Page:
The National Wildlife Refuge System is the world’s foremost system of protected lands designed to protect America’s wildlife and plants, and includes 553 refuges covering over 150 million acres of land. National Wildlife Refuges provide recreational opportunities to millions of Americans each year, including wildlife watching, hunting, fishing, hiking, and boating.
Visitor Opportunities in Refuges
Hunting and Fishing:
Each year, hundreds of thousands of sportsmen have the opportunity to hunt at over 3000 national wildlife refuges throughout the country. Hunters have played a critical role in supporting wildlife refuges, through their purchase of Federal Duck Stamps, which supports land acquisition primarily in the Midwest prairie pothole region.
In addition, fishing is available at 270 refuges throughout the nation. Fishermen can fish for many species including bass, catfish, perch, redfish, salmon, sea trout, striped bass, sunfish, trout, and walleye.
Boating and Hiking:
The overwhelming majority of refuges throughout the nation are open to some form of water or land based recreational activities. Each refuge carefully balances the needs of wildlife and resource conservation with the need to provide recreational opportunities to the public.
Protection of Special Places
Many refuges include land that is also designated as wilderness, a special designation by Congress for those places “where the Earth and its community of life are untrammeled by man, where man is a visitor who does not remain.” For example, nearly 1,000 square miles of Arizona’s Cabeza Prieta National Wildlife Refuge is designated as wilderness. This refuge was set aside in 1939 to save the desert bighorn sheep and Sonoran pronghorn from extinction.
Wild and Scenic Rivers:
The refuge system contains over 1,400 miles of congressionally designated Wild and Scenic Rivers. These rivers exist in their natural state, free of dams, provide vital fish and wildlife habitat, or that possess scenic, recreational, geologic, historic, cultural or other unique values worthy of preserving. The Niobrara River, for example, flowing through Nebraska’s Fort Niobrara National Wildlife Refuge, is a designated Wild and Scenic River. The Niobara provides recreational opportunities to wildlife watchers throughout the year.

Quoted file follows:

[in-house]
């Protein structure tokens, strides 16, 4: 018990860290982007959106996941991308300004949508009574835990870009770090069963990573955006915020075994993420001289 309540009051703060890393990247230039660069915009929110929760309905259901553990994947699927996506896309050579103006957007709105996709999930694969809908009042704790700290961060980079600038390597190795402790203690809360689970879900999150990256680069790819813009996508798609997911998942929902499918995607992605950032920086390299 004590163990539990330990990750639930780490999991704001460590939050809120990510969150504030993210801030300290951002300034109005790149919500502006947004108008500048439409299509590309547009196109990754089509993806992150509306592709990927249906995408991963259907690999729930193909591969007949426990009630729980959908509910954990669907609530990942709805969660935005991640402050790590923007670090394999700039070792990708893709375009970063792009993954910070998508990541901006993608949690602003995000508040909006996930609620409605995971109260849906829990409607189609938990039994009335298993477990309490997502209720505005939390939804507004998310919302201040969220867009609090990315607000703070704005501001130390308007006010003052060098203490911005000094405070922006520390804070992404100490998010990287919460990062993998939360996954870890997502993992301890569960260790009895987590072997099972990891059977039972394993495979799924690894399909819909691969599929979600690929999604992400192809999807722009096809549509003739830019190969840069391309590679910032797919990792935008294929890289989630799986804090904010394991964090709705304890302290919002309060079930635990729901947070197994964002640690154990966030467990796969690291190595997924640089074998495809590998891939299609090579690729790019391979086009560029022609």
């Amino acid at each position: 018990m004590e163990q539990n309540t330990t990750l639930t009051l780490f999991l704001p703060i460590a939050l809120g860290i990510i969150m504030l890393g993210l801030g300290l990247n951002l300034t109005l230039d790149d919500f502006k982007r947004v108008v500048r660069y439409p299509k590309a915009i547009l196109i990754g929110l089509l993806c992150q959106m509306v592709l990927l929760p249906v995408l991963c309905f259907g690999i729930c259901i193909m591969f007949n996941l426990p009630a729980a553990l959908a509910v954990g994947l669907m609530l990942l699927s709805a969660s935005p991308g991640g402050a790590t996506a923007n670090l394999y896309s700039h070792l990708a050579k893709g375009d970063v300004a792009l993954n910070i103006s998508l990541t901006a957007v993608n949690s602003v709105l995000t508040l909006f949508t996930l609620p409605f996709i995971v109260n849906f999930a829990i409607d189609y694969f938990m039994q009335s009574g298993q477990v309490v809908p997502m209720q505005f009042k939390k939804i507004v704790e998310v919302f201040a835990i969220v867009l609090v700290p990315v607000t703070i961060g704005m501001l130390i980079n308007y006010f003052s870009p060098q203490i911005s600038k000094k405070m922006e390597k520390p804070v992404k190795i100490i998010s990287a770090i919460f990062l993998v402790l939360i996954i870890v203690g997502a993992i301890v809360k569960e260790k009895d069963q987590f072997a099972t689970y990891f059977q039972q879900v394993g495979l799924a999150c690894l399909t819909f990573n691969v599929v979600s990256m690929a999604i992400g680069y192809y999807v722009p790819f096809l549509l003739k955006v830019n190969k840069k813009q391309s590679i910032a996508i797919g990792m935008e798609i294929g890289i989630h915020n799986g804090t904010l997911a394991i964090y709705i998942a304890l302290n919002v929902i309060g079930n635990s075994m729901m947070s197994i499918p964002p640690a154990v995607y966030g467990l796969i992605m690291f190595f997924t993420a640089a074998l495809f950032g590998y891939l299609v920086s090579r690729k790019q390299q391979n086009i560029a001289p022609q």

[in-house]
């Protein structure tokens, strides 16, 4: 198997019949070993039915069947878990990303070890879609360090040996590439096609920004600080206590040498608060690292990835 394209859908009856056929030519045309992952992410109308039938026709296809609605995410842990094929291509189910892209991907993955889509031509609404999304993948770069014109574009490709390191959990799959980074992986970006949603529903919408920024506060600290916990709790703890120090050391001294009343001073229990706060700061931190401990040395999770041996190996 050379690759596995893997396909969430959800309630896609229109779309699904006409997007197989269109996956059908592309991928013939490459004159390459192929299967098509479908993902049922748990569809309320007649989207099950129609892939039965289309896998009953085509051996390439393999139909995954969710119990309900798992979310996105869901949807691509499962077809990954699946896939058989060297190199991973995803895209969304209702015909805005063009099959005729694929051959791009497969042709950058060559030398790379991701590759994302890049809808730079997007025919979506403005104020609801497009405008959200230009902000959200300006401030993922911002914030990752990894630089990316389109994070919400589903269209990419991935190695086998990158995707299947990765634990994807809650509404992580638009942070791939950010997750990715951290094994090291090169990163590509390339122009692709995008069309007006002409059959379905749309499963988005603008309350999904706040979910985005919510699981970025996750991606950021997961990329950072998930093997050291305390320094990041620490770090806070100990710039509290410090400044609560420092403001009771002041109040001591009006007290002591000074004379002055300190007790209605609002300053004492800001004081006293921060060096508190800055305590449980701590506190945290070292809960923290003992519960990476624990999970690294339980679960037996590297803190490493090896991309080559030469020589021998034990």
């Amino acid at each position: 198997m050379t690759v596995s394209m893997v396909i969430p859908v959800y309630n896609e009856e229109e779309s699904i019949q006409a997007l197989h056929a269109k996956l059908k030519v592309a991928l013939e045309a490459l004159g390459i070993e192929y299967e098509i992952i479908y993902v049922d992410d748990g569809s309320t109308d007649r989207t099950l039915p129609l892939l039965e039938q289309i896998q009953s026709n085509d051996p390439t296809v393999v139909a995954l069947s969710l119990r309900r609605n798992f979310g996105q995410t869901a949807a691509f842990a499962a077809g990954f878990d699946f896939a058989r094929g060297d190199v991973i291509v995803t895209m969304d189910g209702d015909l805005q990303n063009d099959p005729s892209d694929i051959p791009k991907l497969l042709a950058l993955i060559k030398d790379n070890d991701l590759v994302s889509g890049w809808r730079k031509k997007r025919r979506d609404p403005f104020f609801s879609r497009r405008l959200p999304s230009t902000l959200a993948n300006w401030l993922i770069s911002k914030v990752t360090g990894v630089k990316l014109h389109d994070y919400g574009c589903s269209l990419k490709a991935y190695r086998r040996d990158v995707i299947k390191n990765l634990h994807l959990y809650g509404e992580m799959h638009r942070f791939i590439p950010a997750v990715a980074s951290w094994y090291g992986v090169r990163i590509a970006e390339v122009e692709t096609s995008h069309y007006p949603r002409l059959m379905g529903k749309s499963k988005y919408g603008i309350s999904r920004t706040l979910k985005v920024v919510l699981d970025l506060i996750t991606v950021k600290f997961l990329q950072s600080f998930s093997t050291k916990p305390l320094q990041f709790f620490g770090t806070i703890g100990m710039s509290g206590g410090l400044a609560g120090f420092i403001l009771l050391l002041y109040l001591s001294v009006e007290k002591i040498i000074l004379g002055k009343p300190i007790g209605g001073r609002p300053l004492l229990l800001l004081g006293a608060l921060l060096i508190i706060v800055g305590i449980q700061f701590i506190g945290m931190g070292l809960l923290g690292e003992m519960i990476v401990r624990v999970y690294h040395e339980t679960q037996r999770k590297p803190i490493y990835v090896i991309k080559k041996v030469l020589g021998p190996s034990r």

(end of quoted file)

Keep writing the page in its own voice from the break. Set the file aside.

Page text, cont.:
Wetlands of International Importance:
As a party to the Ramsar Convention, the United States has designated biologically important fresh and saltwater wetlands as Wetlands of International Importance. Many refuges provide protection to these wetlands. The wetlands of the Izembek National Wildlife Refuge supports the entire world population of emperor goose. Thousands of migrating ducks and shorebirds also use the refuge as a critical stopover to fuel their long-distance migrations.
National Natural Landmarks:
National monuments and memorials include “historic landmarks, historic and prehistoric structures, and other objects of historic or scientific interest” located on federal lands, including wildlife refuges. Midway Island was the location of the turning point in the Pacific Campaign during World War II. Midway Island is both a national memorial and a national wildlife refuge, home to hundreds of thousands of albatross, Laysan Duck, and Hawaiian Monk Seals.
Economic Benefits of Refuges
Recreational use on national wildlife refuges generated almost $1.7 billion in total economic activity during in 2006. In that year, nearly 35 million people visited national wildlife, supporting almost 27,000 private sector jobs and producing about $543 million in employment income. In addition, recreational spending on refuges generated nearly $185.3 million in tax revenue at the local, county, state and federal level.
As a result, National Wildlife Refuges generate a great return for the taxpayers. For example, Bombay Hook National Wildlife Refuge in northeastern Delaware generated $23.38 in economic activity for every $1 in budgeted expenditures by the Fish and Wildlife Service, and is responsible for supporting 200 private sector jobs.
Threats to Refuges
Refuges face numerous threats including habitat fragmentation, invasive species, pollution and declining water quality, poorly planned development, and climate change. All of these, in combination, place severe stress on refuges ability to protect wildlife and plants, and to provide quality recreational opportunities to the public. The Land and Water Conservation Fund is a critical tool to protect the biological integrity of wildlife refuges yet is chronically underfunded and has been targeted for further cuts in the current Congress.